For the five or six generations of solitary, sedentary boys in the middle of which fell my vintage (the baby boomers), the hobby par excellence was collecting stamps. Philately, as we preferred to call it, could be enjoyed alone on a long winter evening or with others, particularly when engaged in the cut-throat business of “swaps”.
There were plenty of tangential benefits that surely trumped whatever – other than burning off energy – was to be gained from being out playing football or cowboys and indians. Stamps from abroad opened up foreign parts in a unique way at a time when television was still in its infancy. Significant events and figures from the diverse pasts of diverse nations were apt to be commemorated on stamps. Present national and international events were marked also, and culture, science, industry and other important enterprises were reflected on postal issues. Finally, the philatelic artwork itself gave one an appreciation of design and the particular skills of miniaturisation. So a stamp collection was a guide to geography, history, art and current affairs in little. It did just what John Reith’s BBC was designed to do: educate, inform and entertain.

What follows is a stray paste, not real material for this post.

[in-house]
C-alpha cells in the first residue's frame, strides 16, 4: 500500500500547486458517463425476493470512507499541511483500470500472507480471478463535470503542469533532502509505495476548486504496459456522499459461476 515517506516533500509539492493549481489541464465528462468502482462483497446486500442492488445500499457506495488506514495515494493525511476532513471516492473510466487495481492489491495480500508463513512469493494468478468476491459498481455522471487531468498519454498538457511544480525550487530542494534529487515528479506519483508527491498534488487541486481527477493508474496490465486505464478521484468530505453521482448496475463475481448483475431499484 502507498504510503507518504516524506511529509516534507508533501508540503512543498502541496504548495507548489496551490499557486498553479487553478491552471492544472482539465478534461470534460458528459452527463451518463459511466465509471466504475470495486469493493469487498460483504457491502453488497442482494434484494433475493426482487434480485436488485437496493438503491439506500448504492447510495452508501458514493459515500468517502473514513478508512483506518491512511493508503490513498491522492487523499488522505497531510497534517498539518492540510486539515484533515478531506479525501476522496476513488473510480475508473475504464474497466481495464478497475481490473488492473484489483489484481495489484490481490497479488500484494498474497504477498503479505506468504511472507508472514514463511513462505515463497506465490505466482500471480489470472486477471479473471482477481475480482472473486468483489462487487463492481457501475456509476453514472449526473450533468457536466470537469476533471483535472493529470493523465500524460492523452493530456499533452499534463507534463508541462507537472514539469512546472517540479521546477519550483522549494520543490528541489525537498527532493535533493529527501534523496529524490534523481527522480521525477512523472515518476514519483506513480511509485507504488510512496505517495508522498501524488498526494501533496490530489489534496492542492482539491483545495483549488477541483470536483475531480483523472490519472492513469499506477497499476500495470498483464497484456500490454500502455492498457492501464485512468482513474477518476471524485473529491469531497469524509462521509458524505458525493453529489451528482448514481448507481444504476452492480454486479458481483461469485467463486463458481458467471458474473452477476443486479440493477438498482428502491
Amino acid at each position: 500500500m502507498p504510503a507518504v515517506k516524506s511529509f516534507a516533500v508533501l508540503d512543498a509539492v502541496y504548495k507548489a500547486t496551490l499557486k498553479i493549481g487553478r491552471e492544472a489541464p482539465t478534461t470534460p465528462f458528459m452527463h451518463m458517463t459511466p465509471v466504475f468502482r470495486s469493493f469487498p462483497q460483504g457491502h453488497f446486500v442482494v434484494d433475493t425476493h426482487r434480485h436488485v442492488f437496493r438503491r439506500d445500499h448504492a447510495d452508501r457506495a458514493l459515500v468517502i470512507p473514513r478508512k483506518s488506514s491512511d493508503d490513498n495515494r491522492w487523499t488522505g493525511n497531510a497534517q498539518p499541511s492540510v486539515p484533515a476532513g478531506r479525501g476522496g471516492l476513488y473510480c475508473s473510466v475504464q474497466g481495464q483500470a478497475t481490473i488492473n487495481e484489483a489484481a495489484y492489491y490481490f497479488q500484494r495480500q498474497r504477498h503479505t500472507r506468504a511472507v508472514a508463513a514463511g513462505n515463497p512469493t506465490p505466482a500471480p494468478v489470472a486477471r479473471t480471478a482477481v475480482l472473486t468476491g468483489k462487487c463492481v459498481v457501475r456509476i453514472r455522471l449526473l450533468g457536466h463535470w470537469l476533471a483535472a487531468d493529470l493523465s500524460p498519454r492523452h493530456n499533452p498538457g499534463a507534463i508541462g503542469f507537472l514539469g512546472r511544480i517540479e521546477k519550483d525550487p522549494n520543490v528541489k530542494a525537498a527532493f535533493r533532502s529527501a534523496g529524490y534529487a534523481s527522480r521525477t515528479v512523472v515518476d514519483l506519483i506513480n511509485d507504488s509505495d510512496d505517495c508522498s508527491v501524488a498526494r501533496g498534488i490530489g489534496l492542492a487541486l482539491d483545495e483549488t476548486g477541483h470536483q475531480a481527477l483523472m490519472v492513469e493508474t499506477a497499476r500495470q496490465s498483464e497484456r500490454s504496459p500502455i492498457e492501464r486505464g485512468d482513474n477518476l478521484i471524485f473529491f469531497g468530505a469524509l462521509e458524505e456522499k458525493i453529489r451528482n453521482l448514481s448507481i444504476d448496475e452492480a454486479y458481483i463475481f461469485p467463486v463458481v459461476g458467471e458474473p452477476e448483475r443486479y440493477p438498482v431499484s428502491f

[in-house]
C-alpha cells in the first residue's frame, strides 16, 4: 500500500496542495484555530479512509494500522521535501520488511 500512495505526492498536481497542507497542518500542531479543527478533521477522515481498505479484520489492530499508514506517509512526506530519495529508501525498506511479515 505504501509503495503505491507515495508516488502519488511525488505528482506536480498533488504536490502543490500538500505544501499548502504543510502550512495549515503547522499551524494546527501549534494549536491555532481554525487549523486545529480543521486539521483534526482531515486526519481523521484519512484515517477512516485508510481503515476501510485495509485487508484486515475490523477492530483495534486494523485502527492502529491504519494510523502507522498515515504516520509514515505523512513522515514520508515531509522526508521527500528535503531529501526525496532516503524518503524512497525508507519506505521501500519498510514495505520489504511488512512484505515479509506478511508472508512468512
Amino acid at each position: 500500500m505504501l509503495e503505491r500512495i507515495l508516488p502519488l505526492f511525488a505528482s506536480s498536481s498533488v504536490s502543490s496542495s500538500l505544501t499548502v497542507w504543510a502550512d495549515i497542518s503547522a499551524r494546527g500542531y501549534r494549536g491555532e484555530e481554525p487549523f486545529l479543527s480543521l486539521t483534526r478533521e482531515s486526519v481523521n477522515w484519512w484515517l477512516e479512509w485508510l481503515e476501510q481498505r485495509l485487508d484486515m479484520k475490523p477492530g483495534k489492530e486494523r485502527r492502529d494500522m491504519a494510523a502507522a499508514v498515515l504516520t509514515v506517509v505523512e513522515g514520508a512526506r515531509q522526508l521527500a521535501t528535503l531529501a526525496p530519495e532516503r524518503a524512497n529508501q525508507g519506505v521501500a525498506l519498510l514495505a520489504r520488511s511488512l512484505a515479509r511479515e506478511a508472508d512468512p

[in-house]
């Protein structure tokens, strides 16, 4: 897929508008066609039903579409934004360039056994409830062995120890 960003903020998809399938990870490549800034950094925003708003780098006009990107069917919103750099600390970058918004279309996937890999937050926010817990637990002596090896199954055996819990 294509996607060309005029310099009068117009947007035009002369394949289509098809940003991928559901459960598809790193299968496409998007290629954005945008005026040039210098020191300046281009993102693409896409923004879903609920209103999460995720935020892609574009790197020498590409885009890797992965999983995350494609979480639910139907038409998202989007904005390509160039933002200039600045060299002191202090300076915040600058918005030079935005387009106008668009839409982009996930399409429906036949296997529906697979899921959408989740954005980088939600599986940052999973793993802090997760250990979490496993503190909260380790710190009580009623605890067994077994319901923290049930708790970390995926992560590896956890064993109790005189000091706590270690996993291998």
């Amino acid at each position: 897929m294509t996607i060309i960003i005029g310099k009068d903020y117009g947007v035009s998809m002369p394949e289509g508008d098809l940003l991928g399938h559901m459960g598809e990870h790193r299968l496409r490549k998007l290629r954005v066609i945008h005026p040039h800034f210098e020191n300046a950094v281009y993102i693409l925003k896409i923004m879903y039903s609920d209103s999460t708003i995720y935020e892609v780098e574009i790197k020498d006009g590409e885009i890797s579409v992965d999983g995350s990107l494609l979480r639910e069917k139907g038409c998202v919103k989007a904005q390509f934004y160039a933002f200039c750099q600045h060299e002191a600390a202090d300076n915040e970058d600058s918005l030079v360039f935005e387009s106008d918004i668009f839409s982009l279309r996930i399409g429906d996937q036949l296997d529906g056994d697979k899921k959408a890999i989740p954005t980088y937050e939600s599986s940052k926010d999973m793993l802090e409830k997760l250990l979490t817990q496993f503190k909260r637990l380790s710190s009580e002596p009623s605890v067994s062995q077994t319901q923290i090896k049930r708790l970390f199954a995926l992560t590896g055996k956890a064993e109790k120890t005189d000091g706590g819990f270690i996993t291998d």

Like most collectors in that period, I began with British and Commonwealth stamps, the ones most readily available on envelopes that came through the door. But I was drawn to European stamps, so many of which had an elegance you didn’t find in the rather drab and restrained home issues. Then I had a lucky break.
My mother had golfing friends who turned out to have a serious stamp collection. The husband, Henri Castel, was a Frenchman who had been brought up by an English guardian: there were intriguing rumours of an improper relationship. Henri was glamorous and charming with thick, black, wavy hair and a GÃ¼nter Grass moustache. The little finger was missing from his left hand: in his account, it had been bitten off by a horse when he was serving in the cavalry. I happily swallowed this version. He seemed to me a hugely romantic figure and I was hopelessly smitten.